Terminating an employee is always distasteful. At best, the employee takes his lumps and leaves. Unfortunately, we live in a litigious society, so it is all too common for employees to feel that their discharge was wrongful, no matter what the circumstances. They perceive that the corporation has deep pockets, with sufficient reserve to meet their greed. Effective labor counsel can often get frivolous cases dismissed. Sometimes, however, the corporation settles to avoid excessive costs. At worst, an employee successfully pulls off a scam, embarrassing the company while depleting its bottom line.
Rob had trouble with Billy from the beginning. First it was minor things, like not fully cleaning up his work station before the next shift arrived or leaving parts of his paperwork incomplete. Billy scowled whenever Rob counseled him. Billy was never good at accepting criticism but would attempt to improve for awhile. Unfortunately, he'd lapse back to the same headstrong behavior. Rob put up with him longer than he should have because Billy was a crack technician. However, on March 18, Rob reached the end of his rope with Billy.
"Billy," Rob began, "I've noticed that you haven't turned in your service report. When can I expect it?"
"When I feel like getting around to it," Billy sniped.
Rob started to redden, but kept calm. "Billy," he began slowly, "I'm afraid I need the report right now. I expect to have it on my desk in five minutes."
Tommy, who considered himself the company's version of Ogden Nash, observed this exchange with glee. He sat at the bench adjacent to Billy, and as soon as the fracas began, he glued his eyes to his oscillator and tuned up his ears. He knew this show would make great material for his next set of verses.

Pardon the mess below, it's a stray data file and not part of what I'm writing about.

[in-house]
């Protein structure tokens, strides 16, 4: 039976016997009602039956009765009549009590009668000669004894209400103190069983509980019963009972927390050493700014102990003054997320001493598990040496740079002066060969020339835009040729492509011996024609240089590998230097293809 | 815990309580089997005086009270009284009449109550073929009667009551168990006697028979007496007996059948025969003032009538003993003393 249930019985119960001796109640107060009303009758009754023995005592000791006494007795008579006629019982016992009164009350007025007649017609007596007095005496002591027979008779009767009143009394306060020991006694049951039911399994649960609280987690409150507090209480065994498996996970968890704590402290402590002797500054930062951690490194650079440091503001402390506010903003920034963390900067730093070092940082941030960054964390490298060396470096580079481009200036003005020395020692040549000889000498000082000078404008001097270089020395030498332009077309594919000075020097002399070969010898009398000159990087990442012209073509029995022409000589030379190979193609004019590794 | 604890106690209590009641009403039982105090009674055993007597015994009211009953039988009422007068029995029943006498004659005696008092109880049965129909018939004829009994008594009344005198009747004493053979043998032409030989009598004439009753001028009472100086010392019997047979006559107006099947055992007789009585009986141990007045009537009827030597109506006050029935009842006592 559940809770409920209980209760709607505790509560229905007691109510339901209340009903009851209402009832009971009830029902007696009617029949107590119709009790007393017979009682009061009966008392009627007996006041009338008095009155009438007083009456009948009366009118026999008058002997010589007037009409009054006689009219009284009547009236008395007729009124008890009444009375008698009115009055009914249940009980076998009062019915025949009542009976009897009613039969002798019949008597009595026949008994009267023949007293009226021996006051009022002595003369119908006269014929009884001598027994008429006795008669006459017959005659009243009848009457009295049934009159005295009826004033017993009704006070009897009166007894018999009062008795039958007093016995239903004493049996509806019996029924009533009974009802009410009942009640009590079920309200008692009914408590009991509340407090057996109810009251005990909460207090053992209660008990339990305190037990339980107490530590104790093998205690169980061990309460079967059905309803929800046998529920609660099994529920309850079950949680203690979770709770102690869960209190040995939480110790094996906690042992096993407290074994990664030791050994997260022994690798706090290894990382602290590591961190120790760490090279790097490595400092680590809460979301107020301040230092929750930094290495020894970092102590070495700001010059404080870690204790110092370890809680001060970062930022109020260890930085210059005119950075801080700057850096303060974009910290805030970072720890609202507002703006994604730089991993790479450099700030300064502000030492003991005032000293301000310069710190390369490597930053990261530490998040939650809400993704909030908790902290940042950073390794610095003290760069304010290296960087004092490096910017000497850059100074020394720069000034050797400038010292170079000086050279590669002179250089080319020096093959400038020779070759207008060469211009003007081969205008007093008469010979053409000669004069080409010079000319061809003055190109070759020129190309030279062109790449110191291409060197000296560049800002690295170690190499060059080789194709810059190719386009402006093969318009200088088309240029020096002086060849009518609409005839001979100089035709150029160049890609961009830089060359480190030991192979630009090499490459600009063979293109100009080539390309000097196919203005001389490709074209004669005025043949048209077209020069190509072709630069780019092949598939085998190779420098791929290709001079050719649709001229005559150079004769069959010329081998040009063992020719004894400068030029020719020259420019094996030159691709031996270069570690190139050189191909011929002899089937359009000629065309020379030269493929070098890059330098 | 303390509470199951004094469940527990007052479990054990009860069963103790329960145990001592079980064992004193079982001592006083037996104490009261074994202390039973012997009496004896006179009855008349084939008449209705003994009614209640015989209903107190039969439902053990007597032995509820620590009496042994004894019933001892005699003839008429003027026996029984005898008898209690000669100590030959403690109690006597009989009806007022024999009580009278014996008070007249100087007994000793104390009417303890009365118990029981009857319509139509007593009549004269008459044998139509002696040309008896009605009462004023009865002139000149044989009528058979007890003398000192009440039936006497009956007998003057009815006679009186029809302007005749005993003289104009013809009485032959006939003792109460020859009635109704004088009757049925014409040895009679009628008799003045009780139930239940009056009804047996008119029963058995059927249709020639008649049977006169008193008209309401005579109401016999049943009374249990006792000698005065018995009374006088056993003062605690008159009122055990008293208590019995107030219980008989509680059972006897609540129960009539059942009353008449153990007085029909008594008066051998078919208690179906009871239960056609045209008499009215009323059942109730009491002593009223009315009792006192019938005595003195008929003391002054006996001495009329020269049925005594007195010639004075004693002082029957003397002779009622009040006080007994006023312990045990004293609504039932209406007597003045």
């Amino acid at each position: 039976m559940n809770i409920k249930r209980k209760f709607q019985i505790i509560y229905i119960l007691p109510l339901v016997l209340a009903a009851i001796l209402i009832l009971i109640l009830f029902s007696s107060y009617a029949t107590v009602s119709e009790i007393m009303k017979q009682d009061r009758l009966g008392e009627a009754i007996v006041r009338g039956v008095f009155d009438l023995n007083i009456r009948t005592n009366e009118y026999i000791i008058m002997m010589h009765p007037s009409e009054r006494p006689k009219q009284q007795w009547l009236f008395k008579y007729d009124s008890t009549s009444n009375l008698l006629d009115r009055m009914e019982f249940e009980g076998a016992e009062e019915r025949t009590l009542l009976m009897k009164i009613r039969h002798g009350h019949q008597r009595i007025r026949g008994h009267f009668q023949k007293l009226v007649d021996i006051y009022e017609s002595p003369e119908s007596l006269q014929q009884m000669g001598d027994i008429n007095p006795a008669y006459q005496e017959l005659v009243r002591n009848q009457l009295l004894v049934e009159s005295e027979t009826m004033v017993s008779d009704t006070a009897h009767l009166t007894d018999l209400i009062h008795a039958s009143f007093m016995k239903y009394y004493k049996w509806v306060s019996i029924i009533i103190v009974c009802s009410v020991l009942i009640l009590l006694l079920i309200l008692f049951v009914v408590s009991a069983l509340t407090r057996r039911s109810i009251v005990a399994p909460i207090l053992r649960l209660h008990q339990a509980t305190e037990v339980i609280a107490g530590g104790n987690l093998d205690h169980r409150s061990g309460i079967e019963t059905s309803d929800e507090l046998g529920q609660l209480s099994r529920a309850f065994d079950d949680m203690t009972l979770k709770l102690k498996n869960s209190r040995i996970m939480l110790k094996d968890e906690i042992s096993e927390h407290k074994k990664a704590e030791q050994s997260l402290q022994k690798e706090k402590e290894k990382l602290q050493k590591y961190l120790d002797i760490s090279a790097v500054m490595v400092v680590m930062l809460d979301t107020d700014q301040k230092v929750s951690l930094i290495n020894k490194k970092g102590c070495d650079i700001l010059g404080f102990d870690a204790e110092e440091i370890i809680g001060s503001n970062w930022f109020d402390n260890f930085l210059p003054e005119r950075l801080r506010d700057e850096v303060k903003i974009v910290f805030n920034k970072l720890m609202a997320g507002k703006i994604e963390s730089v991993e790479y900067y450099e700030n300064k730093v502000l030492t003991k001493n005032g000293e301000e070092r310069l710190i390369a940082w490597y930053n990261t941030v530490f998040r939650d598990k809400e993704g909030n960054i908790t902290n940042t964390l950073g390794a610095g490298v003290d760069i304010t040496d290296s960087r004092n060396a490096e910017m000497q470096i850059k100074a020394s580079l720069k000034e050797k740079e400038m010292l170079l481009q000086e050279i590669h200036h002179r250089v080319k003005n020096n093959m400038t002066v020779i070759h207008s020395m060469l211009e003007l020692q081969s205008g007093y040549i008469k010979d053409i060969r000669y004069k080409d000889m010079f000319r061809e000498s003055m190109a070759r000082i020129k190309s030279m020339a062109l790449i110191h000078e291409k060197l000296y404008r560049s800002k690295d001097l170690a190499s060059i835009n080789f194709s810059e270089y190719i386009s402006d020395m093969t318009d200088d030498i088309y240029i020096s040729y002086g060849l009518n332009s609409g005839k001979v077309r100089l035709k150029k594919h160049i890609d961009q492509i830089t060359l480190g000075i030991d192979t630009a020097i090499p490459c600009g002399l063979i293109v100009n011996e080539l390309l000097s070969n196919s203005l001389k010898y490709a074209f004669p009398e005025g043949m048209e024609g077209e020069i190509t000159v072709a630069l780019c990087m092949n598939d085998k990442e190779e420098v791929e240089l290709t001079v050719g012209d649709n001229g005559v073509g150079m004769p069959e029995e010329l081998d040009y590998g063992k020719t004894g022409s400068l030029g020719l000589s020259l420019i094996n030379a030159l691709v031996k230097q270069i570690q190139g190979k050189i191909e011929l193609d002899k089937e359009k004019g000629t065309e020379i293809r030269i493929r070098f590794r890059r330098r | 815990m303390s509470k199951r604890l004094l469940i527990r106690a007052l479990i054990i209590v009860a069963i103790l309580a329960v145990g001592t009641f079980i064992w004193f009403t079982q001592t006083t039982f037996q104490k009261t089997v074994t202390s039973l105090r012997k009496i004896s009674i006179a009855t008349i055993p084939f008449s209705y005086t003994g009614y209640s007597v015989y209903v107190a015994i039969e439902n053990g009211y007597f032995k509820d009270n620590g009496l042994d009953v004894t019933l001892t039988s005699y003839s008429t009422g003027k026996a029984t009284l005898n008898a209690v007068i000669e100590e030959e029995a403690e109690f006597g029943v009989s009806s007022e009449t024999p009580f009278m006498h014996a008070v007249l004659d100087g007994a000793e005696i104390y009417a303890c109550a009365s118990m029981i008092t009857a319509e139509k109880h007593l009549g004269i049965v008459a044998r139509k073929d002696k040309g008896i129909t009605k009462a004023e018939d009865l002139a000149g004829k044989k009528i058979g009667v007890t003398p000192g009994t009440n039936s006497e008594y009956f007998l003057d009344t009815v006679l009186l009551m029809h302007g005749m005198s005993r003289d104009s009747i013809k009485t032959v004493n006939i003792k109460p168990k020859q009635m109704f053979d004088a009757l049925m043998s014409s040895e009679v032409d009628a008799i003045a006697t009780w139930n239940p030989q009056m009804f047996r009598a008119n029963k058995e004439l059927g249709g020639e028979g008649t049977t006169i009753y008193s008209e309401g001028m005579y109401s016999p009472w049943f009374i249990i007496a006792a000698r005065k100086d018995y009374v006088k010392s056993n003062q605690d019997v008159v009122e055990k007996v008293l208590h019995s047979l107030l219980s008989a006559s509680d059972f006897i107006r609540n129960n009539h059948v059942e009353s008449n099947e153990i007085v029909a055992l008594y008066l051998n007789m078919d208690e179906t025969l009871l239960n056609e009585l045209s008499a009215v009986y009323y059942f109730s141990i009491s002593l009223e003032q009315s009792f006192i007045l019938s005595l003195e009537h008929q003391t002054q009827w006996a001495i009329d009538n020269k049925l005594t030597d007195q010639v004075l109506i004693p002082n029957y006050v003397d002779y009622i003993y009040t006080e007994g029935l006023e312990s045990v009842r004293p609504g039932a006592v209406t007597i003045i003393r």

Rob stood at Billy's bench waiting for a response. "Well?" he demanded.
"Get off my ass, Rob," Billy snapped. "You know, Rob, you can be such a shmuck sometimes. Look, you don't need that report right now. You just enjoy getting on my case. Besides, can't you see I'm busy repairing this console? Now, what's more important, a lousy report or getting our customer satisfied?"
Billy's insubordination infuriated Rob. "That's not the point, Billy," Rob began. Rob had endured enough. This was going to be Billy's last outburst. "What is the point, Billy my friend, is that you're outta here–TODAY!"
"Good. Fine, fine. I don't give an f— about this job. I don't need to work for jerks like you," Billy raged, throwing down his tools. "As a matter of fact, this is great. I'm glad. I can't get out of here fast enough."
Before Rob and Billy were out of sight, Tommy began furiously producing his verse on a large piece of cardboard. In bright red letters it blared: "Billy's gone, he don't give a fuck. He called Rob a first-class shmuck." Pleased with his creative effort, Tommy trotted out to the shop floor and posted the sign in a conspicuous place near the break room.
Moments later Shana, one of the plant's human resources representatives, discovered the sign. Instinct told her not to remove it. She immediately headed for her boss's office. She could see through the window in the door that Margaret was meeting with Billy and Rob. She picked up the intercom and buzzed Margaret.
"Yes," Margaret responded with an irritated tone.
"Margaret, it's Shana. Sorry to interrupt, but I have some critical information dealing with Billy that you need to know now."
"Yes?" Margaret said, attempting to conceal the nature of the call.
"There's a sign on the shop floor–a poem, probably written by that clown, Tommy." Then Shana repeated the verse for Margaret and waited for instruction.
"That's very interesting. Good work. Call Jess at corporate; he'll instruct you how to handle it. I'll get back with you on this as soon as possible. Thanks for letting me know."
Margaret knew that she would have trouble with this one. The union was strong and would defend to the hilt. Billy was already denying everything Rob alleged he had said. He claimed that Rob was harassing him.
Shana called Jess, the company's corporate labor counsel, and explained the situation. "Does your cell phone have a camera that takes good pictures?" Jess asked.
"Yes, I do."
"When do the breaks begin?"
Shana looked at her watch. "In about forty-five minutes."
"Well, it's important to get out there prior to the break so that no one sees you.
Read Part 2 to find out was Jess was so specific in instructions to Shana.
Excerpted from Outrageous Conduct: Bizarre Behavior at Work©